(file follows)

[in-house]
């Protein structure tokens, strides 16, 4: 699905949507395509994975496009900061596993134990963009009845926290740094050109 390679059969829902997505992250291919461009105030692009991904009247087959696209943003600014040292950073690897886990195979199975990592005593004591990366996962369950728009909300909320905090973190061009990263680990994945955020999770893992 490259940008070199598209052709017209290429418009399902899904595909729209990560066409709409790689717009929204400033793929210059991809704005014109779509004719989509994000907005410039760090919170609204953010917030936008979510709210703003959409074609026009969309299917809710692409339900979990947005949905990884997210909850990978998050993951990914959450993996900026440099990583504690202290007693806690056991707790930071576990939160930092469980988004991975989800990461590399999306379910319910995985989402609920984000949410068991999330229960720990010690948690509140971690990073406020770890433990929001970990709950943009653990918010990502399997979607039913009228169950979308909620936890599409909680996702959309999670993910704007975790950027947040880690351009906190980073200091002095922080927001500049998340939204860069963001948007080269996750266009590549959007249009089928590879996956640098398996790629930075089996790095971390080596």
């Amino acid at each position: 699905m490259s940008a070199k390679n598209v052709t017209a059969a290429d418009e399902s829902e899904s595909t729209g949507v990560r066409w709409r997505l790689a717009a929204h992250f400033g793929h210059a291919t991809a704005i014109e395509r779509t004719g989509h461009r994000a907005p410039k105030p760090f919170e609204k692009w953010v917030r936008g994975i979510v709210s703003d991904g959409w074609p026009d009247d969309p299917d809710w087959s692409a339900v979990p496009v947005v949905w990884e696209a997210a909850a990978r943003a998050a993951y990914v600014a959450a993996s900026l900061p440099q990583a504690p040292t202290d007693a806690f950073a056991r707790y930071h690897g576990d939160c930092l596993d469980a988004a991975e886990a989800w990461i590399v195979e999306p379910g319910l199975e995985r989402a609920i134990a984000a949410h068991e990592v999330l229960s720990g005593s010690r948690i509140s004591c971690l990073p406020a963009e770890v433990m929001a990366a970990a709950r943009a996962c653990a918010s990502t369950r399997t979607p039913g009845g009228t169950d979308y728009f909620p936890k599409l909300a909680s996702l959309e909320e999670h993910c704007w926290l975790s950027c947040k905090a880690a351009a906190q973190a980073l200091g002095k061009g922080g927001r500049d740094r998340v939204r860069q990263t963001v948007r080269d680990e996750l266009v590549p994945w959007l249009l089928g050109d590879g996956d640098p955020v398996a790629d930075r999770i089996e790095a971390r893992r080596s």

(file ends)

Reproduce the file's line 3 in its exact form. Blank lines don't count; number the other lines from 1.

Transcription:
């Amino acid at each position: 699905m490259s940008a070199k390679n598209v052709t017209a059969a290429d418009e399902s829902e899904s595909t729209g949507v990560r066409w709409r997505l790689a717009a929204h992250f400033g793929h210059a291919t991809a704005i014109e395509r779509t004719g989509h461009r994000a907005p410039k105030p760090f919170e609204k692009w953010v917030r936008g994975i979510v709210s703003d991904g959409w074609p026009d009247d969309p299917d809710w087959s692409a339900v979990p496009v947005v949905w990884e696209a997210a909850a990978r943003a998050a993951y990914v600014a959450a993996s900026l900061p440099q990583a504690p040292t202290d007693a806690f950073a056991r707790y930071h690897g576990d939160c930092l596993d469980a988004a991975e886990a989800w990461i590399v195979e999306p379910g319910l199975e995985r989402a609920i134990a984000a949410h068991e990592v999330l229960s720990g005593s010690r948690i509140s004591c971690l990073p406020a963009e770890v433990m929001a990366a970990a709950r943009a996962c653990a918010s990502t369950r399997t979607p039913g009845g009228t169950d979308y728009f909620p936890k599409l909300a909680s996702l959309e909320e999670h993910c704007w926290l975790s950027c947040k905090a880690a351009a906190q973190a980073l200091g002095k061009g922080g927001r500049d740094r998340v939204r860069q990263t963001v948007r080269d680990e996750l266009v590549p994945w959007l249009l089928g050109d590879g996956d640098p955020v398996a790629d930075r999770i089996e790095a971390r893992r080596s």